Astronomy Graduate Courses • Fall 2017
In addition to introducing first-year graduate students and anyone interested to research opportunities with Astronomy faculty and research staff, this class discusses a wide variety of "meta" topics, e.g., how to choose a research advisor, what constitutes a competitive PhD thesis, and standards for ethical behavior in the workplace. Nuts-and-bolts topics such as good programming practices and popular software tools (jupyter, github, sharelatex, and the like) are also covered. Faculty panelists are invited to weigh in with personal perspectives.
The departments of Astronomy and Earth and Planetary Science offer a joint research seminar in advanced topics in planetary science, featuring speakers drawn from graduate students, postdoctoral researchers, faculty, and visiting scholars. Topics will span planetary interiors; surface morphology; atmospheres; dynamics; planet formation; and astrobiology. Speakers will vary from semester to semester. Meetings will be held once a week for 1 hour each, and the schedule of speakers will be determined on the first day of class. To pass the class, participants will be required to give a 30-minute presentation, either on their own research or on …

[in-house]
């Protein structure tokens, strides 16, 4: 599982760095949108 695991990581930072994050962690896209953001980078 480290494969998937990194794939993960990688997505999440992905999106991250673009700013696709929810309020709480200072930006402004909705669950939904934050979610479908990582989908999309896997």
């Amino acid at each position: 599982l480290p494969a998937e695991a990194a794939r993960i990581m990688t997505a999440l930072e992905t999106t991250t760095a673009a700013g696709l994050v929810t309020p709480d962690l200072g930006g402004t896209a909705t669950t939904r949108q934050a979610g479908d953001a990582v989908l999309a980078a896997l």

The study of theoretical astrophysics.
Weekly seminar on research in cosmology, typically featuring outside speakers.
An introduction to the basic physics of astronomy and astrophysics at the graduate level. Principles of energy transfer by radiation. Elements of classical and quantum theory of photon emission; bremsstrahlung, cyclotron and synchrotron radiation. Compton scattering, atomic, molecular and nuclear electromagnetic transitions. Collisional excitation of atoms, molecules and nuclei.
Equations of stellar structure, radiative transfer and convection, thermonuclear reactions and stellar energy generations; stellar models, degenerate configurations, evolutionary sequences, supernovae, neutron stars, black holes, nucleosynthesis.
Introduces graduate students and advanced undergraduates to the dynamic field of planetary systems. We will cover the instruments and techniques used to detect and characterize planets, planet formation, interior structures of planets, planetary dynamics, planetary atmospheres, habitability, and biosignatures. As part of the course, students will discuss current journal articles and conduct original research.